As befits a band of their stature and longevity, Low’s 11th album Ones and Sixes is shaping up to be a deep and subtle look at Big Subjects like commitment and mortality. Unlike the pummeling bleakness of “No Comprendre”, the first song they released from the record, “What Part of Me” blends the big scary stuff inherent in talking about being with another person forever with the sweetness such commitments also require. The thick keyboards, plaintive lyrics and, especially the rich harmonies between Mimi Parker and Alan Sparhawk combine to give the song a warmth and beauty that is somehow deeply reassuring. Low may not do feel-good summer songs but this is, at the very least, a summer jam for a rainy day.—JOHN M. TRYNESKI (7/10)
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Wonky and sinewy as fuck. I was dreading that this would be some kind of sad, humiliation of the vaguely empowering Fifth Harmony tune of the same name currently making the radio rounds (a la Kid Cudi’s “Poke Her Face”), but this is something altogether other. I’ve generally backed Danny Brown more on his weird-ass B-sides than the album cuts—“ODB”, “#Hottest MC”, the original rendition of “Kush Coma”, guest spots with Rustie and Darq E Freaker—so it’s nice to see this slippery little number, released as part of the Adult Swim summer singles, count amongst those hidden treasures. Clams Casino comes in swinging chiming synths along a greasy axel riddim mechanical enough to qualify for industrial, but not hyperactive enough to fit amongst the foley grime lots (HER Records, M.E.S.H., Bloom, Lotic). You’d almost be forgiven for thinking there is no beat in this by how asynchronous it sounds. It’s a big sloppy, albeit calculated, mess, but so is the subject matter and Danny Brown finds exactly where to ride each successive recurrence. I much prefer keen-eyed, critical, and paranoid Danny Brown to his raunchier alter ego self so I’m feeling this on all levels. It makes me excited for his return. In addition, Clams Casino is having his best year since ’11, having also honed some fine Vince Staples cuts on his debut full-length.—TIMOTHY GABRIELE (8 of 10)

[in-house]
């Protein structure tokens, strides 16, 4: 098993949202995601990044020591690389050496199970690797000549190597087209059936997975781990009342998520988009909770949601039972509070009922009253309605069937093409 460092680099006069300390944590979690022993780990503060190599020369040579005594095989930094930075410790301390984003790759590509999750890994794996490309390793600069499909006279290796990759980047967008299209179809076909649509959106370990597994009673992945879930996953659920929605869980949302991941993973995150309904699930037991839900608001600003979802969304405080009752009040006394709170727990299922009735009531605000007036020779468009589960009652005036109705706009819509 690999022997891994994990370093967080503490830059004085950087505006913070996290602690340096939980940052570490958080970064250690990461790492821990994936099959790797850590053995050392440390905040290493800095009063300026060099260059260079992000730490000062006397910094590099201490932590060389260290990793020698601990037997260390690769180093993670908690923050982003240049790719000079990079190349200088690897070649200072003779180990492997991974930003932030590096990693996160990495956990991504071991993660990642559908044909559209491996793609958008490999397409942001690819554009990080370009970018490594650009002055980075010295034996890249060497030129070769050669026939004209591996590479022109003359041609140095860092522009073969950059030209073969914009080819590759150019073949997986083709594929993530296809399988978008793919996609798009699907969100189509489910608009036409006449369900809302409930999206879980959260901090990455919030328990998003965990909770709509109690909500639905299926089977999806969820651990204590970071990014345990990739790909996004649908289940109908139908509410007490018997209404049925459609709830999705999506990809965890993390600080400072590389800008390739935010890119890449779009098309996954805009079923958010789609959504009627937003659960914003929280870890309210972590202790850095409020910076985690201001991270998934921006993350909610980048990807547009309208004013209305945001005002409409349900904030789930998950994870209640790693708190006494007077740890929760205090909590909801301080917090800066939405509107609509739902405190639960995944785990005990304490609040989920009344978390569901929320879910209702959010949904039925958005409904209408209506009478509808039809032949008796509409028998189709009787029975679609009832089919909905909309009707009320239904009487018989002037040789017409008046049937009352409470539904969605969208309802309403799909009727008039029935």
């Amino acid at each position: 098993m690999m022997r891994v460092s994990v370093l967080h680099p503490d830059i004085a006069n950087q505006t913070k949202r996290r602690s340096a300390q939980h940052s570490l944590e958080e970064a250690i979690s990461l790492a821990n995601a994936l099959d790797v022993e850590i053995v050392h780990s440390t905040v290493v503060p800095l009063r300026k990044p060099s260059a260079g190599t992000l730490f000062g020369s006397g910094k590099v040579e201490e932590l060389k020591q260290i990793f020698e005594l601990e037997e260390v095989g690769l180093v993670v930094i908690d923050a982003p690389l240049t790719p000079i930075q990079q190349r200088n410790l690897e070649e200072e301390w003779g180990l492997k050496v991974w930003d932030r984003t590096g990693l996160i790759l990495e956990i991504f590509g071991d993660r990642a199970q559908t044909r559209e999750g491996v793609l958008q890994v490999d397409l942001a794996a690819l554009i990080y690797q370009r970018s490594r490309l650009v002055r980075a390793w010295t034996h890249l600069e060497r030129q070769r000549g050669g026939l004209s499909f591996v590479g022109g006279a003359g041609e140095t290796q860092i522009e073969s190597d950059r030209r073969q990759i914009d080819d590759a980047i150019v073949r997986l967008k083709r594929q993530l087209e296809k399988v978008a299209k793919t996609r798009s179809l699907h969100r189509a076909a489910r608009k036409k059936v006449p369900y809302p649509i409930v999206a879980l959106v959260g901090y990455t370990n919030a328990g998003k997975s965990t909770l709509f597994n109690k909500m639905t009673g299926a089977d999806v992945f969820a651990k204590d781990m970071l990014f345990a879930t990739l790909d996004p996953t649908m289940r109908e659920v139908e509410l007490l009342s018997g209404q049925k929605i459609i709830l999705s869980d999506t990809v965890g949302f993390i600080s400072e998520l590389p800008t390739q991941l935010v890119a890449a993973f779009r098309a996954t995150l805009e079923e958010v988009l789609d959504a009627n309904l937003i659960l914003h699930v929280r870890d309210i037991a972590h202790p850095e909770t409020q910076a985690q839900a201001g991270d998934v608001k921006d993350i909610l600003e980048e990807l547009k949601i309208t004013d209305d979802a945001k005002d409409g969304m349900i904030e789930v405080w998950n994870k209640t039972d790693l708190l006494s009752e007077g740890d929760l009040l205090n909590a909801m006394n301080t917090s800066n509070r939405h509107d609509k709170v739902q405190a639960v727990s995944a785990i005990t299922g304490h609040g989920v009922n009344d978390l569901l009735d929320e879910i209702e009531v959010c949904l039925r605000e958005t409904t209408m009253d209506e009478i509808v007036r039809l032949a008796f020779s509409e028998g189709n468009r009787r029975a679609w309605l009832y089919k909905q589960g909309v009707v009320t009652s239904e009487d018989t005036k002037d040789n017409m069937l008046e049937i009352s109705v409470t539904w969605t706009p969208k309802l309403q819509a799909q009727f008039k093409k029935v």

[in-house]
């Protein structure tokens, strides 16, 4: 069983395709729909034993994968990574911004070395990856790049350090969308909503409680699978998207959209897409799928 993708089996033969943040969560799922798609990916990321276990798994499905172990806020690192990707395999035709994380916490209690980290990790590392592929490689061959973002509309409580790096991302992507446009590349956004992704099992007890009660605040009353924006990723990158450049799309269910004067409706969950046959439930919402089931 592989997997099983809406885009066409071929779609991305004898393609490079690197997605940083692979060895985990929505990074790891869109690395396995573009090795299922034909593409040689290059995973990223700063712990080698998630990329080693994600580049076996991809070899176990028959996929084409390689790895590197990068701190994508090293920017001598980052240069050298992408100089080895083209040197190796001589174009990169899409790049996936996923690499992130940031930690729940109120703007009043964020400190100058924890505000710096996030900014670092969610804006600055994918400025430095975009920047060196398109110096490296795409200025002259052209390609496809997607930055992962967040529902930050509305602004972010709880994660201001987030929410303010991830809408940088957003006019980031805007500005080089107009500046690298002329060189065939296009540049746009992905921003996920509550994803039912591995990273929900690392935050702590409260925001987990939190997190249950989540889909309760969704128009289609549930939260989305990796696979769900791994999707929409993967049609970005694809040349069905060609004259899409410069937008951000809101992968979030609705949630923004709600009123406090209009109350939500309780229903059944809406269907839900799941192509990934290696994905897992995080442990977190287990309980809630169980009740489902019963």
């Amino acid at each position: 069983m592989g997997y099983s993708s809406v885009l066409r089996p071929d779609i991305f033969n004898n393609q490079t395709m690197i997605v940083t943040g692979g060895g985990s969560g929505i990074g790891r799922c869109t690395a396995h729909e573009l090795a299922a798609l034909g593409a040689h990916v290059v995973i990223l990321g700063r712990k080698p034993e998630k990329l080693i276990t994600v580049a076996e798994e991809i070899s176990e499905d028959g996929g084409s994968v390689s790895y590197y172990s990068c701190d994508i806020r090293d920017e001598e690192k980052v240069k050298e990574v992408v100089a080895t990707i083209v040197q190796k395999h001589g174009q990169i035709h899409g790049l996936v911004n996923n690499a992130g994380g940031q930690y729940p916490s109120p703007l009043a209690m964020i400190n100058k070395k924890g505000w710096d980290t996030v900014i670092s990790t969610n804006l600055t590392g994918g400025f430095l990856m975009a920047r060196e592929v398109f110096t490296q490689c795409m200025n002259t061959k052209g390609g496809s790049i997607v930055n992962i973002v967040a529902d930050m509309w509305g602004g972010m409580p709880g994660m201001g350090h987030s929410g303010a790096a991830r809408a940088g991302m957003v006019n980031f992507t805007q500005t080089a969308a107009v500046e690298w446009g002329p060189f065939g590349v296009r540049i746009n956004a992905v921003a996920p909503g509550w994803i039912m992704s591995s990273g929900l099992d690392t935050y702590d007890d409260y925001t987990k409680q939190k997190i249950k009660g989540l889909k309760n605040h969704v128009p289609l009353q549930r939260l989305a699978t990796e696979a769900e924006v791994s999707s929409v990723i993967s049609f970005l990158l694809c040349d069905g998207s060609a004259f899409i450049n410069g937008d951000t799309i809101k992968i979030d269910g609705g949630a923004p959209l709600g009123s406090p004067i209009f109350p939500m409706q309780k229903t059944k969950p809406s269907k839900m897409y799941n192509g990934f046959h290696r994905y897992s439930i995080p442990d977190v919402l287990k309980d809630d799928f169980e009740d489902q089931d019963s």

In addition to being one of the coolest writers around, an expert in everything from jazz, to death metal, to Ween, Hank Shteamer is the drummer and vocalist for Brooklyn band STATS. As it so happens, the band is as eclectic as Shteamer’s musical taste, a wildy creative mishmash of Melvins-derived sludge and Beefheart-esque experimentation. Massively heavy but showing a progressive nimbleness that you don’t exactly hear in sludge/noise-oriented bands, the band’s debut album makes for an absurdly delightful listening experience.
It has an inventive build-up, with its DIY quality and dazzling timbres making it consistently mysterious and engaging. Vocally and melodically, Beal evokes his soulful forefathers, which, when done right, is more difficult than it seems. It reminds me a bit of certain tracks from Plastic Beach by Gorillaz, actually. It’s a bit too sparse, though, since Beal’s voice deserves a more luscious arrangement. The contrast between his robust delivery and the limited composition is part of the intrigue, though, so yeah, I’m a bit torn on this one.—JORDAN BLUM (7/10)
With a sound that is reminiscent of both Alex Chilton and the cheekier side of UK powerpop, Rhode Island artist Andy Lampert is not lacking in wry humor. First, he named his 15-song debut album 10 Songs of Pain (does it have five happy songs?), and even better, he comes up with a dandy of a chorusing his track “Even I Can Dream”, singing measuredly, “I am trying not to lose my friggin’ mind.” It’s a wonderful expression of modern despair that we all can relate to.